Watie White works to make his public artwork accessible to all

In the Benson business district, pedestrians may encounter the artwork of Watie White without even realizing it. As both a printmaker and painter, White has gained recognition for his distinctive woodcut portraits.

Passionate about public art, White appreciates the uniqueness of his work’s location—often not created in the same way anywhere else in the world. 

“You’re hoping that people are going to see it every day and see all the things in their community,” White says. “The meaning of it can also change over time because of improv rules.” 

For those who may not be familiar with the rules of improvisation, it’s about embracing the “yes…and” approach instead of the “either/or” mindset. Essentially, as public art ages in its community, the new associations people project onto the art creates new, additional meaning, expanding beyond the original intention from when it was made. 

He also enjoys creating art that’s sold and enjoyed in a home such as a studio painting. 

“I don’t know if there is anything more welcoming than going to someone’s home who has your art up,” White says.

White holds three degrees, a BA, BFA and MFA in art, and has worked as a full-time artist since 1996. He appreciates how lucky he is to create art and has no plans to retire from the work he loves. 

“The mentality of creating your own studio practice becomes creating a job that only you can do, that looks exactly like you,” White says. “The kind of gigs you pursue are the things that match your personality.” 

Though White has been making large-scale public art in the area since 2007, the flurry of social unrest preceding 2020 inspired him to learn more about public art and its effects on community members. He spoke with many other creators who questioned the meaning of their art and wanted to inspire change for the greater public good. White spoke on the phone to a mentor, a former dean of public health at the University of Nebraska Medical Center, now running public health for the City of New York’s University system.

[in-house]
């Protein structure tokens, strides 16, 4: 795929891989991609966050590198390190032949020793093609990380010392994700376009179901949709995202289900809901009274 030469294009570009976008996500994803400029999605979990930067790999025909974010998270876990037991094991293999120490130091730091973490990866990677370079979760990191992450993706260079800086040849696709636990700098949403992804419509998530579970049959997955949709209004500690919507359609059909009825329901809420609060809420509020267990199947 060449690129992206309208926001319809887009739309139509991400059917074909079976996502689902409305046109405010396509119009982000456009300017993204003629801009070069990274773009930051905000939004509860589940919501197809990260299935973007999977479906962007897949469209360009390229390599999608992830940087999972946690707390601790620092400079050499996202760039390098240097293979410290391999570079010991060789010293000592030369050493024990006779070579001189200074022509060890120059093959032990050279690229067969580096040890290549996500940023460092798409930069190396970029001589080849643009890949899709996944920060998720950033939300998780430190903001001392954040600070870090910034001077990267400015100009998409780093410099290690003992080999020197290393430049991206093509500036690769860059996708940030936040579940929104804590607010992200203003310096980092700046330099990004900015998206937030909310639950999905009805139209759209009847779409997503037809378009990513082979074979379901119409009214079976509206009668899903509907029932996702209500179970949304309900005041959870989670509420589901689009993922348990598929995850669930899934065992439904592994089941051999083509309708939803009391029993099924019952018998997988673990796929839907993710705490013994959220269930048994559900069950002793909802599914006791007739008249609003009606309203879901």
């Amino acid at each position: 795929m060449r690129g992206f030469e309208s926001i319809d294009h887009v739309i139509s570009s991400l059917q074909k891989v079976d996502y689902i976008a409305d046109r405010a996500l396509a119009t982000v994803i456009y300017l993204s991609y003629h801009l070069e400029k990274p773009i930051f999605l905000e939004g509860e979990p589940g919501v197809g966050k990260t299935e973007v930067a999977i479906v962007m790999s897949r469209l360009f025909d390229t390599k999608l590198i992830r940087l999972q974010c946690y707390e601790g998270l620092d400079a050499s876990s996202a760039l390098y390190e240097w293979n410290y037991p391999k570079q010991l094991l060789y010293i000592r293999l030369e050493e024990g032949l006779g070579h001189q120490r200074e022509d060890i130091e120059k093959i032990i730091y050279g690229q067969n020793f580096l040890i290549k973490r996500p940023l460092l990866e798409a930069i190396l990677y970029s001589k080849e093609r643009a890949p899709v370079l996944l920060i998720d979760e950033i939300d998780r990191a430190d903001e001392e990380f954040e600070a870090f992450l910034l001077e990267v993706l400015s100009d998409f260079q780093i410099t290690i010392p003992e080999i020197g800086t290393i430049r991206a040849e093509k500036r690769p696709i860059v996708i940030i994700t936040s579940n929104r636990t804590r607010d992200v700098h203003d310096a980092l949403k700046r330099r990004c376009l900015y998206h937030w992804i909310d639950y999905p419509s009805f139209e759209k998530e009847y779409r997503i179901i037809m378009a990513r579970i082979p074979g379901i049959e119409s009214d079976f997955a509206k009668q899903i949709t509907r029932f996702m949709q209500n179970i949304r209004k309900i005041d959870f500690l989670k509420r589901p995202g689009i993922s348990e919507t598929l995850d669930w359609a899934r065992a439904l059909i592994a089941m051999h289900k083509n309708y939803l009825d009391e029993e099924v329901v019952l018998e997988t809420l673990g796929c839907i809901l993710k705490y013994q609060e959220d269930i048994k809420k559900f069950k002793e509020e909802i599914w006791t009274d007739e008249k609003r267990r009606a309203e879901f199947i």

“That 10-minute conversation with him was probably the best therapy I’ve ever had in my life,” White says. 

White realized he has a specific responsibility as an artist. 

“The responsibility is to live the most genuine and liberated life of which I’m capable,” White says. “And to make my work as directly a reflection of this as I can.” 

White pointed to research that shows public art influences the world around us. Statistics show public art lowers crime, enhances education and increases neighborliness and community engagement. 

White says he knows this is true because of his work on the Benson Mural Project. He worked on the project in 2008 when he moved to Omaha from Chicago. Professional artists in the metro paired with novice artists to collaborate on the entire process of creating a mural. White and his collaborators then facilitated by accessing walls, obtaining materials and machinery, and even bringing lunch whenever needed, which led to the creation of eight murals. 

These murals helped to bring vibrancy to the neighborhood and attract more visitors as well as demystifying the alleys and unused parking lots. 

“It took about three months after the murals were painted and then all the parking lots became full,” White says. “Other businesses in Benson then began painting their own murals in alleys.”